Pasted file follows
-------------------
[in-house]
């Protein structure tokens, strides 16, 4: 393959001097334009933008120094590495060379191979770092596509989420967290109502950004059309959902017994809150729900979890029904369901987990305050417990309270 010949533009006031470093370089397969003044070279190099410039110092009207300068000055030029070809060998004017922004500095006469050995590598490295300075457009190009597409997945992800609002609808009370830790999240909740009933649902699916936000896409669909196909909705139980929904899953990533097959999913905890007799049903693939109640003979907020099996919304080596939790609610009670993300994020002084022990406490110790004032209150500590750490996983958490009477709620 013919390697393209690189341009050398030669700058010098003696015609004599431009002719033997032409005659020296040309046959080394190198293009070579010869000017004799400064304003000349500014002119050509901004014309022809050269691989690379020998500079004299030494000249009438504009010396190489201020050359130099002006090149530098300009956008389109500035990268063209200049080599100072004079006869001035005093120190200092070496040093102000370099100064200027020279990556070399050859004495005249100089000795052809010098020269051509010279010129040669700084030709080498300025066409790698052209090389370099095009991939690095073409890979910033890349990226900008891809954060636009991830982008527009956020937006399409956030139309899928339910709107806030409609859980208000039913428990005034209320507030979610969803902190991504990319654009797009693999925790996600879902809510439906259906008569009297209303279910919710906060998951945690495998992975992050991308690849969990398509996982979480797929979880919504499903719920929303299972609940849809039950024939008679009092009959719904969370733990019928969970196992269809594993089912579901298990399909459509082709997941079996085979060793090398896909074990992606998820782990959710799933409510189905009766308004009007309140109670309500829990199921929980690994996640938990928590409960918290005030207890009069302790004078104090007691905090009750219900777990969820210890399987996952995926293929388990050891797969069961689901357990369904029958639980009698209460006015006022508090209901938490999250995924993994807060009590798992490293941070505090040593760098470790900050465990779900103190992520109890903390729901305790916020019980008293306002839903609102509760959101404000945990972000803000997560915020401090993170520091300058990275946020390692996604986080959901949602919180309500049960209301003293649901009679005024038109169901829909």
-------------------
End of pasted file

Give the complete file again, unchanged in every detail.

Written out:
[in-house]
């Protein structure tokens, strides 16, 4: 393959001097334009933008120094590495060379191979770092596509989420967290109502950004059309959902017994809150729900979890029904369901987990305050417990309270 010949533009006031470093370089397969003044070279190099410039110092009207300068000055030029070809060998004017922004500095006469050995590598490295300075457009190009597409997945992800609002609808009370830790999240909740009933649902699916936000896409669909196909909705139980929904899953990533097959999913905890007799049903693939109640003979907020099996919304080596939790609610009670993300994020002084022990406490110790004032209150500590750490996983958490009477709620 013919390697393209690189341009050398030669700058010098003696015609004599431009002719033997032409005659020296040309046959080394190198293009070579010869000017004799400064304003000349500014002119050509901004014309022809050269691989690379020998500079004299030494000249009438504009010396190489201020050359130099002006090149530098300009956008389109500035990268063209200049080599100072004079006869001035005093120190200092070496040093102000370099100064200027020279990556070399050859004495005249100089000795052809010098020269051509010279010129040669700084030709080498300025066409790698052209090389370099095009991939690095073409890979910033890349990226900008891809954060636009991830982008527009956020937006399409956030139309899928339910709107806030409609859980208000039913428990005034209320507030979610969803902190991504990319654009797009693999925790996600879902809510439906259906008569009297209303279910919710906060998951945690495998992975992050991308690849969990398509996982979480797929979880919504499903719920929303299972609940849809039950024939008679009092009959719904969370733990019928969970196992269809594993089912579901298990399909459509082709997941079996085979060793090398896909074990992606998820782990959710799933409510189905009766308004009007309140109670309500829990199921929980690994996640938990928590409960918290005030207890009069302790004078104090007691905090009750219900777990969820210890399987996952995926293929388990050891797969069961689901357990369904029958639980009698209460006015006022508090209901938490999250995924993994807060009590798992490293941070505090040593760098470790900050465990779900103190992520109890903390729901305790916020019980008293306002839903609102509760959101404000945990972000803000997560915020401090993170520091300058990275946020390692996604986080959901949602919180309500049960209301003293649901009679005024038109169901829909």